We'd been there for about half an hour, long enough for the Big People to get something to eat and for Will to settle in happily with his cousins (Lexi is almost 14, Paige is 10, and Haley is 9, and they think Will is wonderful, which is very lucky for me), when Barb and Scarlett arrived.

Scarlett is not yet two, still small enough that Will thinks of her as "Baby Scarlett," and he'll quite vocally tell you that he doesn't like babies. But he's generally very good with her, protective and sweet. Unless, of course, she's trying to take his toys without his having offered them up. Then the sweetness disappears.

This, of course, is what happened last night. She reached for something, he didn't want her to take it, she got all up in his face and pulled harder (it would be funny, if it didn't lead to disaster--this baby bravado). He pulled back. She grunted and pulled again. He put one hand on the toy and one on her and tried to separate the two. Scarlett went down and Barb got up.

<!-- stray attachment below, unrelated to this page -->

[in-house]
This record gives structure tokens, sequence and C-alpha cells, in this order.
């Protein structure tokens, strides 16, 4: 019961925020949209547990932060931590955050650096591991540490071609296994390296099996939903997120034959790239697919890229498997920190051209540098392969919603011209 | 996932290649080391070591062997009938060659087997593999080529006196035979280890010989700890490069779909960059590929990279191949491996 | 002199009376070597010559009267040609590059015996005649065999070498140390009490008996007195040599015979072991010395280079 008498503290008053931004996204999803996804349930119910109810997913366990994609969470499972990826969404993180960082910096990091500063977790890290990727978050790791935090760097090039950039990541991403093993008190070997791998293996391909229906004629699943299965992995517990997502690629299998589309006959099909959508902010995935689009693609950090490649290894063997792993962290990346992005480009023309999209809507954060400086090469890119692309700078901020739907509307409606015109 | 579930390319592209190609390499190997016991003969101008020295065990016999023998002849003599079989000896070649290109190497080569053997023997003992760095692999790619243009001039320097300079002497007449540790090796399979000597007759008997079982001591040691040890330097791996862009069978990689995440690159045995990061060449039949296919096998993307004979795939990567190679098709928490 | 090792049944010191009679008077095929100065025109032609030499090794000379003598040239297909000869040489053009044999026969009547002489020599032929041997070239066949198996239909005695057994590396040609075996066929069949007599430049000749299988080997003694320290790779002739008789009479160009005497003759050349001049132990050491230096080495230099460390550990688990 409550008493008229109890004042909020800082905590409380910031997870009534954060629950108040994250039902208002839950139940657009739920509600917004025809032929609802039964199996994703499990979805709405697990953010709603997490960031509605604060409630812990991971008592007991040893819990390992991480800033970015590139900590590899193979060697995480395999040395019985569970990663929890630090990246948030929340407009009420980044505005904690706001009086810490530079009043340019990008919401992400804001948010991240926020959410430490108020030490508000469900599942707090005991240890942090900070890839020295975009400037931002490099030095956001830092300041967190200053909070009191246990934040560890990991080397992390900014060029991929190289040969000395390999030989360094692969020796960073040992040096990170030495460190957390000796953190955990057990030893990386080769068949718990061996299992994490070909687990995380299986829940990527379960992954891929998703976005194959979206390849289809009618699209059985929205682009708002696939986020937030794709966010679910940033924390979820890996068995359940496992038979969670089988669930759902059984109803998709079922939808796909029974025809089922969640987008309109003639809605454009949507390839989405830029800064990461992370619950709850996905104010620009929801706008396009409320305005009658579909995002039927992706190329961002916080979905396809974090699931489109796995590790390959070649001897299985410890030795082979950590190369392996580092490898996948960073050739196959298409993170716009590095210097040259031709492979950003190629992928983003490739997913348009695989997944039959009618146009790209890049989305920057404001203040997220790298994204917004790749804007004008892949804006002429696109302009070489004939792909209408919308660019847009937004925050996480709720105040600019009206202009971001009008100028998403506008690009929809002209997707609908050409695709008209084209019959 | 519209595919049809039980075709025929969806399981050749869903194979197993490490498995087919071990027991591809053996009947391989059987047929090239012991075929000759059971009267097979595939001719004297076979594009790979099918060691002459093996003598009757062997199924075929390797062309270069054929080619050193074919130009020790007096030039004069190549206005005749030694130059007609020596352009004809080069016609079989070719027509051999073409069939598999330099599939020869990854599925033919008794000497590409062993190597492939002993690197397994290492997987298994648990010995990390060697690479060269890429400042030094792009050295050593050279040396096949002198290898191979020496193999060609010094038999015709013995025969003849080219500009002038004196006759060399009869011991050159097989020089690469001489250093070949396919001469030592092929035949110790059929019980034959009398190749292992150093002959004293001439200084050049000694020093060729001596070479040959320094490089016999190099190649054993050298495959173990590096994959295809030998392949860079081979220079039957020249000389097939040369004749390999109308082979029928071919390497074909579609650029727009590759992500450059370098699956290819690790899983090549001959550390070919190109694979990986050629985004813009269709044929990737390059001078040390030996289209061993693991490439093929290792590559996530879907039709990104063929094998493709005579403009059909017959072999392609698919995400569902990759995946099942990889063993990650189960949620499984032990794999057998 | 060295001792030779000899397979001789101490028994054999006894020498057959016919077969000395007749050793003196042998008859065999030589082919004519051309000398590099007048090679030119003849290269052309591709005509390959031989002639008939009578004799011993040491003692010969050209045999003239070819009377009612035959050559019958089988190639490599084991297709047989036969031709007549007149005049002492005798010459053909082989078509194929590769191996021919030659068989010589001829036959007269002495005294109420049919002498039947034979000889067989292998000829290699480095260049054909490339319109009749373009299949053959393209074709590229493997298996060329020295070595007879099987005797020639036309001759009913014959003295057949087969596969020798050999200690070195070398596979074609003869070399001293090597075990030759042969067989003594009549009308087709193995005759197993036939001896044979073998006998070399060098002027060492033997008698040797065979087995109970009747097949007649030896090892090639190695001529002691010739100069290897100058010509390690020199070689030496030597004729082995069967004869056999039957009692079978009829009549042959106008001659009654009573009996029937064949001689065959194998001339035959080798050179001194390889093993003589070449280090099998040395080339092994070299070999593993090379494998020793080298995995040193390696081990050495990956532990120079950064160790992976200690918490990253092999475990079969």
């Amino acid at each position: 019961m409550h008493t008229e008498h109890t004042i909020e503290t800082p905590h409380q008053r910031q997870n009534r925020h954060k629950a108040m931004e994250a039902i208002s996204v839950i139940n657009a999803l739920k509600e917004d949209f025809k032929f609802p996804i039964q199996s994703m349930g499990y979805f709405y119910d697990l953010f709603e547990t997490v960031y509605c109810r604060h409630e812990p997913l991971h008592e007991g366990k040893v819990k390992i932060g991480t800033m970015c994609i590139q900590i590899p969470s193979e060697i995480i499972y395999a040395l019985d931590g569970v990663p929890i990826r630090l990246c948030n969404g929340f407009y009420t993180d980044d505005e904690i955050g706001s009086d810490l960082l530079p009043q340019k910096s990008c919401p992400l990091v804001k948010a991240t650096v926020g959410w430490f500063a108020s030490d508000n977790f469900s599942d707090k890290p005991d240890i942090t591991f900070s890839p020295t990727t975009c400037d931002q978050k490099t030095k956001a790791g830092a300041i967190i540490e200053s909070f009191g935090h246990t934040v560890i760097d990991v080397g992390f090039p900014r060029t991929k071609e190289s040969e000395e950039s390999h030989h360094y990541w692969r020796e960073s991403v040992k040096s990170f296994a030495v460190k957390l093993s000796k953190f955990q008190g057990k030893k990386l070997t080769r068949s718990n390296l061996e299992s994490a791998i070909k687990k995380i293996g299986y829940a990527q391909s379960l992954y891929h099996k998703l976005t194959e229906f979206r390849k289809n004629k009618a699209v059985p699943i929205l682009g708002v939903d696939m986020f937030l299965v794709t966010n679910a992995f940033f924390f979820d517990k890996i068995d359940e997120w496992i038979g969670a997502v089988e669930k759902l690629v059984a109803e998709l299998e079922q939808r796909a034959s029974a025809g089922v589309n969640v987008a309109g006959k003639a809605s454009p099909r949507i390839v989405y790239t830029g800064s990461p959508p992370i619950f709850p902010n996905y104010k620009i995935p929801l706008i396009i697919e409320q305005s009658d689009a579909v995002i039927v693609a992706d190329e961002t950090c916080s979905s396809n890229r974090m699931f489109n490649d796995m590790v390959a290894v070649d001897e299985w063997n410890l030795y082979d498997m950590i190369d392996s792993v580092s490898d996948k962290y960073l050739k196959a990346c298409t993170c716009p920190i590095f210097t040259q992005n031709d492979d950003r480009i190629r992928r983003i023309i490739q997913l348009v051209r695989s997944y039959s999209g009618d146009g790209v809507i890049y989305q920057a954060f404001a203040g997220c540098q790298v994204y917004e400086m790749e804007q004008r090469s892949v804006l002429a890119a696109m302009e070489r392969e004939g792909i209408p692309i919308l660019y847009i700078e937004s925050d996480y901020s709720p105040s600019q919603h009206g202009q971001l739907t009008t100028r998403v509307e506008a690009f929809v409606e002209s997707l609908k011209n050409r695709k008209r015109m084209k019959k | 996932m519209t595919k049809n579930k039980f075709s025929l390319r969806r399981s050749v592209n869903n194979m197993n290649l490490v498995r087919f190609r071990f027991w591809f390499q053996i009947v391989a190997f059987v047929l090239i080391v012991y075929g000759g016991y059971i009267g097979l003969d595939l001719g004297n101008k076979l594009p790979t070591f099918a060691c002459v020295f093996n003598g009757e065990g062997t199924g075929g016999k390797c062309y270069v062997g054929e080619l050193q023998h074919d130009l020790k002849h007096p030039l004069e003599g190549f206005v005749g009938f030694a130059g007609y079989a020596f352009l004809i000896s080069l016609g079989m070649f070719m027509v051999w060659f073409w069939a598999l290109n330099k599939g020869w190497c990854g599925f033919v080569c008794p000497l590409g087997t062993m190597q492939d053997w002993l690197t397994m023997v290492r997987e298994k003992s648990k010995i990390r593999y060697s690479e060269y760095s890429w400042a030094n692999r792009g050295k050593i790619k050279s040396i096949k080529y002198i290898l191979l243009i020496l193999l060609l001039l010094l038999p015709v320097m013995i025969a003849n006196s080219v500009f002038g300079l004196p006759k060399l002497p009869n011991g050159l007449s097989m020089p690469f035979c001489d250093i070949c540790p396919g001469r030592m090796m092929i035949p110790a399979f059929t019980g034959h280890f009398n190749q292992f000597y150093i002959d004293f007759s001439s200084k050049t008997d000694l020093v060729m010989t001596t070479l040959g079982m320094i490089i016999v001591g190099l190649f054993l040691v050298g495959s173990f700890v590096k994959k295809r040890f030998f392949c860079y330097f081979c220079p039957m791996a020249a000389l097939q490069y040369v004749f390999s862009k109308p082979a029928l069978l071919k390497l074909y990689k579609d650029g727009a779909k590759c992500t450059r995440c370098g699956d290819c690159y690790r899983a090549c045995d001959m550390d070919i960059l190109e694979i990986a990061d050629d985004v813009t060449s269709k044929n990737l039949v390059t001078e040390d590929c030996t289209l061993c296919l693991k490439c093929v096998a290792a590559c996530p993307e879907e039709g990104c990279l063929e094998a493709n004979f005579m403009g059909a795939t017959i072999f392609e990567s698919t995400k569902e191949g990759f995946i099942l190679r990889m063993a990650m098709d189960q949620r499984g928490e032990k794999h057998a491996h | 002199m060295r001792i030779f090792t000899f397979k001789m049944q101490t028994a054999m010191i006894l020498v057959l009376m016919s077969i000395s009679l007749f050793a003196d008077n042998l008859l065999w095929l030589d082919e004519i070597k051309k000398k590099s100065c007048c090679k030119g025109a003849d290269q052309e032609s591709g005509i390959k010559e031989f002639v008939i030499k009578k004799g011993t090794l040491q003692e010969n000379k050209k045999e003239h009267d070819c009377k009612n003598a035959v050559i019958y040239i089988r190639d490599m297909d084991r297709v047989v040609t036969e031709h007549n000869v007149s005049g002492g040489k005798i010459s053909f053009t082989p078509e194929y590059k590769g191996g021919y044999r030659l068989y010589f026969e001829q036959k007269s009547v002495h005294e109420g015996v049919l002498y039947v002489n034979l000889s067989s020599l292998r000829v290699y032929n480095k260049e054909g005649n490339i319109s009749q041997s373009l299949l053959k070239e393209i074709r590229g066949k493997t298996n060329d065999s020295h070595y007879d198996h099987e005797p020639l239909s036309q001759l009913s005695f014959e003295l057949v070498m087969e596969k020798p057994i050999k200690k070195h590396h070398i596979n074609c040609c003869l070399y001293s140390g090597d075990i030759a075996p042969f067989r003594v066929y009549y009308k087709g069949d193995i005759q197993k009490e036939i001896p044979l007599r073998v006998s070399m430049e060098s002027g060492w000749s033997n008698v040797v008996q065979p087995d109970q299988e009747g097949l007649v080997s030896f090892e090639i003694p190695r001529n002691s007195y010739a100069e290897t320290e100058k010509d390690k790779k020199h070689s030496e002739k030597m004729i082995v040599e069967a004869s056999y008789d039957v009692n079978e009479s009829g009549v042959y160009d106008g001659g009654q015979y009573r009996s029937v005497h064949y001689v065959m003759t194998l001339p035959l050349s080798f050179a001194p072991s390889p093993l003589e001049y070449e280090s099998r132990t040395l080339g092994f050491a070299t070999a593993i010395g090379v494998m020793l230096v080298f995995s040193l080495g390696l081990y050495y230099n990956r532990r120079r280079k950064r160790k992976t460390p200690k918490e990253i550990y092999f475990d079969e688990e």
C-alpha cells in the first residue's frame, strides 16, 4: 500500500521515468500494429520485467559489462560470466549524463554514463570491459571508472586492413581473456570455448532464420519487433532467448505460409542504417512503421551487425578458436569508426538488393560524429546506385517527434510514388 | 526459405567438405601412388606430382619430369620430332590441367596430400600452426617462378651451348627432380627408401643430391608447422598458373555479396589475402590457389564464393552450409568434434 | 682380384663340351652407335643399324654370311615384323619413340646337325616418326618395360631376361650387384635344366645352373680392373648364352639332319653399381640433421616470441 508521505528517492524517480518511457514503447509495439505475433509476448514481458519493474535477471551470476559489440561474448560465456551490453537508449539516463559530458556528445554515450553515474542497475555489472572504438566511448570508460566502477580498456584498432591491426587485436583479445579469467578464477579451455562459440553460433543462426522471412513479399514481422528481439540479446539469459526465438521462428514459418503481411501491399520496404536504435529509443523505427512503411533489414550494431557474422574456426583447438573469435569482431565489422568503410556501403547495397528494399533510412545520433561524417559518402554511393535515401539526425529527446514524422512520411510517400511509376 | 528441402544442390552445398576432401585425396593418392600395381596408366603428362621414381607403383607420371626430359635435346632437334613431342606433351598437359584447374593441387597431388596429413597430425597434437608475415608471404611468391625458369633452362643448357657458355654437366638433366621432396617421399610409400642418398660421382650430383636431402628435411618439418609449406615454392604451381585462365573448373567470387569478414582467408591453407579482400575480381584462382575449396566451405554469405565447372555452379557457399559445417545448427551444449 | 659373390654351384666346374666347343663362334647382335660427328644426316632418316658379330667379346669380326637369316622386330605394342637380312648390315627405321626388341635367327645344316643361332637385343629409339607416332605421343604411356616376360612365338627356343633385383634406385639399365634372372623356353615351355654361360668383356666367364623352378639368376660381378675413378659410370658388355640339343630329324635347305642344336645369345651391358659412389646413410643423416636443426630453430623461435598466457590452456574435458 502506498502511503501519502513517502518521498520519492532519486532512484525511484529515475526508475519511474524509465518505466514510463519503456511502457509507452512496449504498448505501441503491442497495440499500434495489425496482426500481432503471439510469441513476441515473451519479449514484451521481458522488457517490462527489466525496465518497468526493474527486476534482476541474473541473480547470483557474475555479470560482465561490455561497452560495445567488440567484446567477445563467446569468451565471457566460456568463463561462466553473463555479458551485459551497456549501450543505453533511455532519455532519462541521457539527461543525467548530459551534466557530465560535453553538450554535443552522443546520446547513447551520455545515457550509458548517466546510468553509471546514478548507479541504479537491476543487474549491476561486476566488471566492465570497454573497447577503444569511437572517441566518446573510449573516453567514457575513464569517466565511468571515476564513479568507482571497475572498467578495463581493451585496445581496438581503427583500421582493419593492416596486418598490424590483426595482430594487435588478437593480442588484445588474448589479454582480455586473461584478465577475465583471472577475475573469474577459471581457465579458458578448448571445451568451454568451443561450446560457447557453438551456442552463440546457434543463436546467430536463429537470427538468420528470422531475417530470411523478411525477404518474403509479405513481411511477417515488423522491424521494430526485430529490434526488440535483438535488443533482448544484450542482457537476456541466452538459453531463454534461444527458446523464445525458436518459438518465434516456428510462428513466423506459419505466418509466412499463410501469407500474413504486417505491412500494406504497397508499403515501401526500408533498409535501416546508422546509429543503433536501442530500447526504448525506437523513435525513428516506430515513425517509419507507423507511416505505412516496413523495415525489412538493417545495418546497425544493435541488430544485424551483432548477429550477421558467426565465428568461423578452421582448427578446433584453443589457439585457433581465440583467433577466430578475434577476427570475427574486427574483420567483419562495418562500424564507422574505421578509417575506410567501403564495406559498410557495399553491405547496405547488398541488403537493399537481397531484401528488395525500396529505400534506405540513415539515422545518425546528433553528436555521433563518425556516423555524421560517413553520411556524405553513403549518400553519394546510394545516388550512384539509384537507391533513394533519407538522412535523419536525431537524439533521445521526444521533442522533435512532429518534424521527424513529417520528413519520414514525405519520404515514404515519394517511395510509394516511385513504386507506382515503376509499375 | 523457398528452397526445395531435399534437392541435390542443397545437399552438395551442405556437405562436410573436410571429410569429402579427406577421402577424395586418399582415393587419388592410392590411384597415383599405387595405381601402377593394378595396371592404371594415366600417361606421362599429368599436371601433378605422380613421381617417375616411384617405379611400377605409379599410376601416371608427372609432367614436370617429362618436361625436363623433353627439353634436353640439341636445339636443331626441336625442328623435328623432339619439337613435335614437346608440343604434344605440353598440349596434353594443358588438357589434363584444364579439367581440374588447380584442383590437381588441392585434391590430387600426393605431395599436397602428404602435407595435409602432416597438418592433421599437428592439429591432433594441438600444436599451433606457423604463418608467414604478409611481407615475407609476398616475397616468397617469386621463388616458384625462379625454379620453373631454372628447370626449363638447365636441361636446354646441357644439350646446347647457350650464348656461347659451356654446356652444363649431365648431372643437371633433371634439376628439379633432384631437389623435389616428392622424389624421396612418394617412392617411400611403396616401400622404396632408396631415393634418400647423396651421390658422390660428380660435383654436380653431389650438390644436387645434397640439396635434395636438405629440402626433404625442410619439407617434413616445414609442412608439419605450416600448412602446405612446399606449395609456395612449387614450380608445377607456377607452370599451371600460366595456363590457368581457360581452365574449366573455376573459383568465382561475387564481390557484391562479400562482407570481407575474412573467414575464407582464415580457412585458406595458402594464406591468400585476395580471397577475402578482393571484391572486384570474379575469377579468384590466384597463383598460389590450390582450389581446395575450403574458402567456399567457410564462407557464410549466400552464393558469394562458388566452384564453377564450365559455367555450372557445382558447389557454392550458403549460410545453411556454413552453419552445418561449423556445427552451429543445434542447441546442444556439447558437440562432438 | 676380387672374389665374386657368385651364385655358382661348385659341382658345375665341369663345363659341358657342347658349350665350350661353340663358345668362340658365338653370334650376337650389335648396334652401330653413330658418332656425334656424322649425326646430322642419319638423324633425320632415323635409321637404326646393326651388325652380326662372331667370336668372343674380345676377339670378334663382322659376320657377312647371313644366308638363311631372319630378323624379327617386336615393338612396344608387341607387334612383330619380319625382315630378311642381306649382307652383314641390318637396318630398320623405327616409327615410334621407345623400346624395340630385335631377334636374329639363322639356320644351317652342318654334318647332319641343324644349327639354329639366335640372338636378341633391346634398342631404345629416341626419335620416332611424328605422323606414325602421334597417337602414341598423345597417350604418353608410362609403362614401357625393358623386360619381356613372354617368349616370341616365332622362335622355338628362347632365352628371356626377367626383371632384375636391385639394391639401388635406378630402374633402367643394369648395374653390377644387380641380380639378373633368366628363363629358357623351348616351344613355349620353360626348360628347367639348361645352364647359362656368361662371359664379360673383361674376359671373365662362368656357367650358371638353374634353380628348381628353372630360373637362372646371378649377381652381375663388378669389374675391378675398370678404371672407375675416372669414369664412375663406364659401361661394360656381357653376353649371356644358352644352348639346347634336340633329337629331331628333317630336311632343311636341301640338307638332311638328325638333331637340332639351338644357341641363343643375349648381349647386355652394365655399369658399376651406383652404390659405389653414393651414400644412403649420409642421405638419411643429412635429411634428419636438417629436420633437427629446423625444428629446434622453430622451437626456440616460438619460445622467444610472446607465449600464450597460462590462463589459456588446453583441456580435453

I should mention here that Barb is a big, imposing-looking woman. She's over six feet tall and generally large, with long blonde hair. She towers over Will. Also, she's 40; he's four.

When Scarlett hit the floor and started to wail, Barb screamed at Will.

Screamed.

Loud enough that everything else in the room stopped and all eyes went to the corner.

"WILL--NO! NO PUSHING! DON'T PUSH SCARLETT!!!"

She reached down and scooped Scarlett up, leaning over Will with the Angry Face. Will crumpled onto the floor into a ball, face down with his head over his knees.

I crossed the room and picked him up into my arms, taking him around the corner out of earshot. He was trembling.